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Using HTA and guideline development as a tool for research priority setting the NICE way: reducing research waste by identifying the right research to fund.
  1. Tarang Sharma1,
  2. Moni Choudhury2,
  3. Juan Carlos Rejón-Parrilla3,
  4. Pall Jonsson3,
  5. Sarah Garner2
  1. 1 Faculty of Health and Medical Sciences, University of Copenhagen, Copenahgen, Denmark
  2. 2 Science Policy and Research, National Institute for Health and Care Excellence, London, UK
  3. 3 Science Policy and Research, National Institute for Health and Care Excellence, Manchester, UK
  1. Correspondence to Ms Tarang Sharma; tarangs{at}gmail.com

Abstract

Background The National Institute for Health and Care Excellence (NICE) was established in 1999 and provides national guidance and advice to improve health and social care. Several steps in the research cycle have been identified that can support the reduction of waste that occurs in biomedical research. The first step in the process is ensuring appropriate research priority setting occurs so only the questions that are needed to fill existing gaps in the evidence are funded. This paper summarises the research priority setting processes at NICE.

Methods NICE uses its guidance production processes to identify and prioritise research questions through systematic reviews, economic analyses and stakeholder consultations and then highlights those priorities by engagement with the research community. NICE also highlights its methodological areas for research to ensure the appropriate development and growth of the evidence landscape.

Results NICE has prioritised research questions through its guidance production and methodological work and has successfully had several research products funded through the National Institute for Health Research and Medical Research Council. This paper summarises those activities and results.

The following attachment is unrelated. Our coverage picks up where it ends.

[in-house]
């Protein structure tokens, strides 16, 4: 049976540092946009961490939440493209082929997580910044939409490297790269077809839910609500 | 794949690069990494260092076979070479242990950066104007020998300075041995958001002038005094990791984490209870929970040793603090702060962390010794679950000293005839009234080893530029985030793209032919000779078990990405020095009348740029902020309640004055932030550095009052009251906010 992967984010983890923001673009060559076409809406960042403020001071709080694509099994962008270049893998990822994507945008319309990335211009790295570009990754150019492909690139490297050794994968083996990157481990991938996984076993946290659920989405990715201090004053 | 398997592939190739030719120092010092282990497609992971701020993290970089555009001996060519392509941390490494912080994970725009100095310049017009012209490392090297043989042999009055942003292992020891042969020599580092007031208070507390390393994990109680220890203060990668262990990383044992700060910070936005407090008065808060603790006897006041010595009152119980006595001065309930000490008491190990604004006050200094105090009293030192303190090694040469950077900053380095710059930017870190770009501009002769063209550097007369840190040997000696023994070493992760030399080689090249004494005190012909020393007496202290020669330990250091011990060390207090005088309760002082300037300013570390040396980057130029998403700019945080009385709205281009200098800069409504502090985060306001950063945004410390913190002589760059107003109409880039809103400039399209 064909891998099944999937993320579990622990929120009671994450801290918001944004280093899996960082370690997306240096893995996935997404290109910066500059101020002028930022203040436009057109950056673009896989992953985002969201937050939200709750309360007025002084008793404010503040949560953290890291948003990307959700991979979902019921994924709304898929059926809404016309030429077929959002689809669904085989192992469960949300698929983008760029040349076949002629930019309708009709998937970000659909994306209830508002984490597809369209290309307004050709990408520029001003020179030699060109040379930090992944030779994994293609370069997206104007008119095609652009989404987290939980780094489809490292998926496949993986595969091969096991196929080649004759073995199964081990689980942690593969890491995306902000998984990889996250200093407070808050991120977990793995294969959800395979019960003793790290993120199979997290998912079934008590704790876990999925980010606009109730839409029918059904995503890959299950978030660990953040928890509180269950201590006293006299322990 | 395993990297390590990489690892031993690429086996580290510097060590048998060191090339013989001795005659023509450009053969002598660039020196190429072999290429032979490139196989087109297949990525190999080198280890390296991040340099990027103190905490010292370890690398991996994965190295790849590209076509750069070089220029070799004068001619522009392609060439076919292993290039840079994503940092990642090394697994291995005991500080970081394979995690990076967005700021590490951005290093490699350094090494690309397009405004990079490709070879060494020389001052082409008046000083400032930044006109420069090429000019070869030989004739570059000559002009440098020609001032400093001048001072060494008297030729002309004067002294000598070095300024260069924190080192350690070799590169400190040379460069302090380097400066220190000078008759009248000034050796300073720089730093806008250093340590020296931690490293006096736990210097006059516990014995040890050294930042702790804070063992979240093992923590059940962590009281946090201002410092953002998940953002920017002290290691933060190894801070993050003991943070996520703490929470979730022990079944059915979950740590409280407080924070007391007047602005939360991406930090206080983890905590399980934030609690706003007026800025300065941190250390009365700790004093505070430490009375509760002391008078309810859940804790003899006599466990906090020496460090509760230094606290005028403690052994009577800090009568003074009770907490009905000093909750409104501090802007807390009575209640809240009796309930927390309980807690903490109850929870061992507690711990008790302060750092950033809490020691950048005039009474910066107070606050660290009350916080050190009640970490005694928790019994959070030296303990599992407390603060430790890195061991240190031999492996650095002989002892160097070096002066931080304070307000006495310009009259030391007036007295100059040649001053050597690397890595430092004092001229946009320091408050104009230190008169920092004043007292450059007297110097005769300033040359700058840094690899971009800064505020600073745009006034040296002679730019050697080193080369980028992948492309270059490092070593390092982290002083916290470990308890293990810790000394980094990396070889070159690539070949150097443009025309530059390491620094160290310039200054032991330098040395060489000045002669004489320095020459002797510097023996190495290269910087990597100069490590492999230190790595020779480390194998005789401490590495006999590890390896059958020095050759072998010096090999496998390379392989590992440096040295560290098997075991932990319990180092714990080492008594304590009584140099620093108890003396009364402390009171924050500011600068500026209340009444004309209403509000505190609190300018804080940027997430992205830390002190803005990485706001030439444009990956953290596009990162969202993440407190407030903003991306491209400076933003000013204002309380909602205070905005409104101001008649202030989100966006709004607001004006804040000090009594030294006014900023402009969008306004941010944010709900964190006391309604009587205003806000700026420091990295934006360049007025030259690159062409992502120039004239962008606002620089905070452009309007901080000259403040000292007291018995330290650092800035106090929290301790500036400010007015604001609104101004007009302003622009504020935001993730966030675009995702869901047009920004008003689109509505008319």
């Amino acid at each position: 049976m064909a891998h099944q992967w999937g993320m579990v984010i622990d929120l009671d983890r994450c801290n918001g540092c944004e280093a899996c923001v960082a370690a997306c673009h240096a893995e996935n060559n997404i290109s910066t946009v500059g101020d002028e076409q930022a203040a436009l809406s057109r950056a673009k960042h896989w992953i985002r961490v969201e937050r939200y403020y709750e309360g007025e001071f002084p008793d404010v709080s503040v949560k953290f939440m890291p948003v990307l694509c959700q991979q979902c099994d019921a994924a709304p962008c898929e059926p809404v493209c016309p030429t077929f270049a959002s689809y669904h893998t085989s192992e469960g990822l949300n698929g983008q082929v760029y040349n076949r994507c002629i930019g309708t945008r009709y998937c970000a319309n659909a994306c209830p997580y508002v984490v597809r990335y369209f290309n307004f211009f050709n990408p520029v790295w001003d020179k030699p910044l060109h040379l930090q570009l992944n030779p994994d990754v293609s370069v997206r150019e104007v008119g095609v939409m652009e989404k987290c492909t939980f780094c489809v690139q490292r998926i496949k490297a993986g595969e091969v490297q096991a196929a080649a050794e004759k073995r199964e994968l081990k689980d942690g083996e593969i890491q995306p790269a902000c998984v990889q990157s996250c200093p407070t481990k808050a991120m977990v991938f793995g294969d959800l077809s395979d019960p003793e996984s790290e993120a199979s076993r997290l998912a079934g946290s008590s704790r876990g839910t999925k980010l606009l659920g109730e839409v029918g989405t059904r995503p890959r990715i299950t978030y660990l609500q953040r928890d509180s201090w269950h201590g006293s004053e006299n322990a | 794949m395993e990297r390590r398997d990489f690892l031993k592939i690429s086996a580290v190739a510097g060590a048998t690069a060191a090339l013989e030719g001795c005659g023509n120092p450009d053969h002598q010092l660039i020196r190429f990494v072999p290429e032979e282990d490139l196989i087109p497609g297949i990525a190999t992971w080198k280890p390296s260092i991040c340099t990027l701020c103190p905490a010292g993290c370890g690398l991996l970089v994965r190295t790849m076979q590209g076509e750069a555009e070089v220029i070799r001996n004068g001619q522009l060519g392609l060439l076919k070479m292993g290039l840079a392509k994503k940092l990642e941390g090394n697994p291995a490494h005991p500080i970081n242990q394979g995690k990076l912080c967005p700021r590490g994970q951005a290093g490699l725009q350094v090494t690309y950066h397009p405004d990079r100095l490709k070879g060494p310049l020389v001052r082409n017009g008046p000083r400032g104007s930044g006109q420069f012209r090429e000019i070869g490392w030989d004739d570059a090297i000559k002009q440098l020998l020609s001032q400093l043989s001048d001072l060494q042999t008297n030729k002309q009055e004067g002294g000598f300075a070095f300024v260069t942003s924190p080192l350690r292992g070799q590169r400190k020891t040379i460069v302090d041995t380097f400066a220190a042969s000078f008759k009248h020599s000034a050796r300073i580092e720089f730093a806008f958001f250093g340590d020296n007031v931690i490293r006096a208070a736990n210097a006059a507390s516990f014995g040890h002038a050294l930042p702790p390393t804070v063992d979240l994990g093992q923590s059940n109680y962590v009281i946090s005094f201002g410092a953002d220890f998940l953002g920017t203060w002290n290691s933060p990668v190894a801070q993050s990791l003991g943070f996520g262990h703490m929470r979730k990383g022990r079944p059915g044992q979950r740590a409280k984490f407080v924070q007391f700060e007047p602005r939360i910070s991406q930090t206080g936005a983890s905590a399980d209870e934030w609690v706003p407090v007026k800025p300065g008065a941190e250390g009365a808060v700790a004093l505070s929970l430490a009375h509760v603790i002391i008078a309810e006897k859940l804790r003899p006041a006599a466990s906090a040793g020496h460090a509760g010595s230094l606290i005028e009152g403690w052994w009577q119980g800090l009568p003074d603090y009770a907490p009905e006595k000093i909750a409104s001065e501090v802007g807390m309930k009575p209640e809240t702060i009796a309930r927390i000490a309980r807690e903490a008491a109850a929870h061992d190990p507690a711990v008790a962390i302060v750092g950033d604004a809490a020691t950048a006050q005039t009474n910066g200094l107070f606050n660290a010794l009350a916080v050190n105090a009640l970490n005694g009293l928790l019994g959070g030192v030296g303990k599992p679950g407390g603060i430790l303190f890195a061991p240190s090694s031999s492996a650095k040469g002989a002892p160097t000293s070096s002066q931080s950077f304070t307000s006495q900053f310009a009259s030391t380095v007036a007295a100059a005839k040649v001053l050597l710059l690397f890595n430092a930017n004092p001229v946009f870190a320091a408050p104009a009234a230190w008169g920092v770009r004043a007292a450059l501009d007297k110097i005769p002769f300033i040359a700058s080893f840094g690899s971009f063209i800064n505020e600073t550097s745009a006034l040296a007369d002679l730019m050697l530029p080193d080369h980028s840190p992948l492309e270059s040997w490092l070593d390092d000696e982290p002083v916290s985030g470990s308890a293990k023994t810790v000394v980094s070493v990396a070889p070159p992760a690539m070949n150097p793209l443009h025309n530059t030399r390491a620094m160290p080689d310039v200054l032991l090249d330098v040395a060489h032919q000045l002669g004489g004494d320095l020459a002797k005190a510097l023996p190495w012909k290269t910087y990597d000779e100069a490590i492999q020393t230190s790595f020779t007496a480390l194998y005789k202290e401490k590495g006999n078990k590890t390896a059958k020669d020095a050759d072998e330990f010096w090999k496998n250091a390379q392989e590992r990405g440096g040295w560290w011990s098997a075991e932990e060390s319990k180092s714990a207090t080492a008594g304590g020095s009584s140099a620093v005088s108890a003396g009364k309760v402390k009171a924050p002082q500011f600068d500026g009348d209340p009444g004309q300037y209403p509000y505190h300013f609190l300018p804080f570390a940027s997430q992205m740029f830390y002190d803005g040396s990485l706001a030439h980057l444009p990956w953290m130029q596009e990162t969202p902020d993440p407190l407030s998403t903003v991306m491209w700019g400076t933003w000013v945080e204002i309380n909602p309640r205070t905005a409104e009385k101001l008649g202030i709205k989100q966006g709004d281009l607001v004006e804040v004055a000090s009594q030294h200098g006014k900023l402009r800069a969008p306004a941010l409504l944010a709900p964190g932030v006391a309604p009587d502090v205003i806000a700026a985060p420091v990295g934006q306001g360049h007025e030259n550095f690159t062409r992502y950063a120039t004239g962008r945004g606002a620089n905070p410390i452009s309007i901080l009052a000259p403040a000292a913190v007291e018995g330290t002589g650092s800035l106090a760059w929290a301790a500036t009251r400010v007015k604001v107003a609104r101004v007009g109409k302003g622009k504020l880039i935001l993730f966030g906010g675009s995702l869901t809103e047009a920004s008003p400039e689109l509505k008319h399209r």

Conclusions This activity of NICE therefore reduces research waste by ensuring that the research it recommends has been systematically prioritised through evidence reviews and stakeholder input.

  • research waste
  • priority setting
  • research priorities
  • resource allocation

This is an Open Access article distributed in accordance with the Creative Commons Attribution Non Commercial (CC BY-NC 4.0) license, which permits others to distribute, remix, adapt, build upon this work non-commercially, and license their derivative works on different terms, provided the original work is properly cited and the use is non-commercial. See: http://creativecommons.org/licenses/by-nc/4.0/

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Footnotes

  • Contributors All authors had complete access to the data in the study. TS and MC contributed to the concept and design, acquired the data for the study and developed the first draft of the manuscript; all authors contributed to the analysis and/or interpretation of data and critically revised the manuscript and approved the final version.

  • Funding This research received no specific grant from any funding agency in the public, commercial or not-for-profit sectors.

  • Disclaimer The authors’ views expressed in this paper are their own.

  • Competing interests TS was an employee of NICE, and the remaining authors are currently employees of NICE. The authors would also like to note that TS was previously a senior analyst at NICE in the United Kingdom.

  • Patient consent Not required.

  • Provenance and peer review Not commissioned; externally peer reviewed.

  • Data sharing statement The data can be requested from NICE, UK.

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